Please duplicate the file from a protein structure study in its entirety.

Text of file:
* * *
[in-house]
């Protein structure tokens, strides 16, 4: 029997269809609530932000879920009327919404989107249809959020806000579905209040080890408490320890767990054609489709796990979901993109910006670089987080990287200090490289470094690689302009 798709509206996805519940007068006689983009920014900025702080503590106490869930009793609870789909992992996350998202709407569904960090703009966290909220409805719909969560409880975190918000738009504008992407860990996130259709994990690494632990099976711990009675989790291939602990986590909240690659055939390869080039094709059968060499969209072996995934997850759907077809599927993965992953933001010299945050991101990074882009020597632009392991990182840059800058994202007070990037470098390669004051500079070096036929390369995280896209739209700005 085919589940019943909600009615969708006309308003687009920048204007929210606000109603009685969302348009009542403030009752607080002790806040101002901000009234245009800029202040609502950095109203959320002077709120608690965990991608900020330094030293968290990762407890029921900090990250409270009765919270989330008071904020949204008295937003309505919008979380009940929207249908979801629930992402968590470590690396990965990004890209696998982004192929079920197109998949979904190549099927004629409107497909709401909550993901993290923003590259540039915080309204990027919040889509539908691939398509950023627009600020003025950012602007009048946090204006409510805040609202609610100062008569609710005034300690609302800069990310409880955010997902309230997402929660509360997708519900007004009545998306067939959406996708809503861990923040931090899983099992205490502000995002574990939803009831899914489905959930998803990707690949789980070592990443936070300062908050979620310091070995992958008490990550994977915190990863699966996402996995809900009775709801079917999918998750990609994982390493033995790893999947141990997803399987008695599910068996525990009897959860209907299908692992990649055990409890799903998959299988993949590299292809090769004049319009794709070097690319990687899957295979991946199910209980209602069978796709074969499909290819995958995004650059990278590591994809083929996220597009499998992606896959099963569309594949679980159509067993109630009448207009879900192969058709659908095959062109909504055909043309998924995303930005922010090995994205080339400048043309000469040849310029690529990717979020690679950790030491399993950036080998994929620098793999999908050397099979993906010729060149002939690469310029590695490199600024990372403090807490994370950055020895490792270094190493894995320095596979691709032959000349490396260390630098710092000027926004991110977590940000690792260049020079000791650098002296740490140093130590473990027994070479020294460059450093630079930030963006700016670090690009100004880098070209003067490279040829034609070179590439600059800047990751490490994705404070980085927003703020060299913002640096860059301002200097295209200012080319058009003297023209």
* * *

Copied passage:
[in-house]
């Protein structure tokens, strides 16, 4: 029997269809609530932000879920009327919404989107249809959020806000579905209040080890408490320890767990054609489709796990979901993109910006670089987080990287200090490289470094690689302009 798709509206996805519940007068006689983009920014900025702080503590106490869930009793609870789909992992996350998202709407569904960090703009966290909220409805719909969560409880975190918000738009504008992407860990996130259709994990690494632990099976711990009675989790291939602990986590909240690659055939390869080039094709059968060499969209072996995934997850759907077809599927993965992953933001010299945050991101990074882009020597632009392991990182840059800058994202007070990037470098390669004051500079070096036929390369995280896209739209700005 085919589940019943909600009615969708006309308003687009920048204007929210606000109603009685969302348009009542403030009752607080002790806040101002901000009234245009800029202040609502950095109203959320002077709120608690965990991608900020330094030293968290990762407890029921900090990250409270009765919270989330008071904020949204008295937003309505919008979380009940929207249908979801629930992402968590470590690396990965990004890209696998982004192929079920197109998949979904190549099927004629409107497909709401909550993901993290923003590259540039915080309204990027919040889509539908691939398509950023627009600020003025950012602007009048946090204006409510805040609202609610100062008569609710005034300690609302800069990310409880955010997902309230997402929660509360997708519900007004009545998306067939959406996708809503861990923040931090899983099992205490502000995002574990939803009831899914489905959930998803990707690949789980070592990443936070300062908050979620310091070995992958008490990550994977915190990863699966996402996995809900009775709801079917999918998750990609994982390493033995790893999947141990997803399987008695599910068996525990009897959860209907299908692992990649055990409890799903998959299988993949590299292809090769004049319009794709070097690319990687899957295979991946199910209980209602069978796709074969499909290819995958995004650059990278590591994809083929996220597009499998992606896959099963569309594949679980159509067993109630009448207009879900192969058709659908095959062109909504055909043309998924995303930005922010090995994205080339400048043309000469040849310029690529990717979020690679950790030491399993950036080998994929620098793999999908050397099979993906010729060149002939690469310029590695490199600024990372403090807490994370950055020895490792270094190493894995320095596979691709032959000349490396260390630098710092000027926004991110977590940000690792260049020079000791650098002296740490140093130590473990027994070479020294460059450093630079930030963006700016670090690009100004880098070209003067490279040829034609070179590439600059800047990751490490994705404070980085927003703020060299913002640096860059301002200097295209200012080319058009003297023209």